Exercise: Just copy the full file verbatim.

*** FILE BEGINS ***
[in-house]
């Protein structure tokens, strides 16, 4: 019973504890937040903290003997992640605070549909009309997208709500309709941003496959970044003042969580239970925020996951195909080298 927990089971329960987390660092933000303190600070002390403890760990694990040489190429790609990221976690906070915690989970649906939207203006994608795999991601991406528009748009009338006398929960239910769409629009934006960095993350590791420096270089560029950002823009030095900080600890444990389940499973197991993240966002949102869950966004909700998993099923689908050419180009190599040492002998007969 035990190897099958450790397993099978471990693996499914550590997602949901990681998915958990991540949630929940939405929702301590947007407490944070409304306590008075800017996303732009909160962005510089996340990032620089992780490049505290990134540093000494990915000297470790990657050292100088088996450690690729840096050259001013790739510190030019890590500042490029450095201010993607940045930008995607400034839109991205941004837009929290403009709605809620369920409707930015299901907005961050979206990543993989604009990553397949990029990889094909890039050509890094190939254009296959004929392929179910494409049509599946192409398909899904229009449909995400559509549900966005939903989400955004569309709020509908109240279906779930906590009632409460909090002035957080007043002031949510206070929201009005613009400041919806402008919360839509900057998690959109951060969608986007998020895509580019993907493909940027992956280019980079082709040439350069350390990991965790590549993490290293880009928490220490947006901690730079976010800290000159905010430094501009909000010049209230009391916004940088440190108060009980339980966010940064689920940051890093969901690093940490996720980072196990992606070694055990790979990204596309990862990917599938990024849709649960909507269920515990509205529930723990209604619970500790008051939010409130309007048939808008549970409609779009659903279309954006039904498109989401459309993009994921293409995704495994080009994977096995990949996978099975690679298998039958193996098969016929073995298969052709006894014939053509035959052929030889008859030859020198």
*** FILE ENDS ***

[in-house]
């Protein structure tokens, strides 16, 4: 019973504890937040903290003997992640605070549909009309997208709500309709941003496959970044003042969580239970925020996951195909080298 927990089971329960987390660092933000303190600070002390403890760990694990040489190429790609990221976690906070915690989970649906939207203006994608795999991601991406528009748009009338006398929960239910769409629009934006960095993350590791420096270089560029950002823009030095900080600890444990389940499973197991993240966002949102869950966004909700998993099923689908050419180009190599040492002998007969 035990190897099958450790397993099978471990693996499914550590997602949901990681998915958990991540949630929940939405929702301590947007407490944070409304306590008075800017996303732009909160962005510089996340990032620089992780490049505290990134540093000494990915000297470790990657050292100088088996450690690729840096050259001013790739510190030019890590500042490029450095201010993607940045930008995607400034839109991205941004837009929290403009709605809620369920409707930015299901907005961050979206990543993989604009990553397949990029990889094909890039050509890094190939254009296959004929392929179910494409049509599946192409398909899904229009449909995400559509549900966005939903989400955004569309709020509908109240279906779930906590009632409460909090002035957080007043002031949510206070929201009005613009400041919806402008919360839509900057998690959109951060969608986007998020895509580019993907493909940027992956280019980079082709040439350069350390990991965790590549993490290293880009928490220490947006901690730079976010800290000159905010430094501009909000010049209230009391916004940088440190108060009980339980966010940064689920940051890093969901690093940490996720980072196990992606070694055990790979990204596309990862990917599938990024849709649960909507269920515990509205529930723990209604619970500790008051939010409130309007048939808008549970409609779009659903279309954006039904498109989401459309993009994921293409995704495994080009994977096995990949996978099975690679298998039958193996098969016929073995298969052709006894014939053509035959052929030889008859030859020198």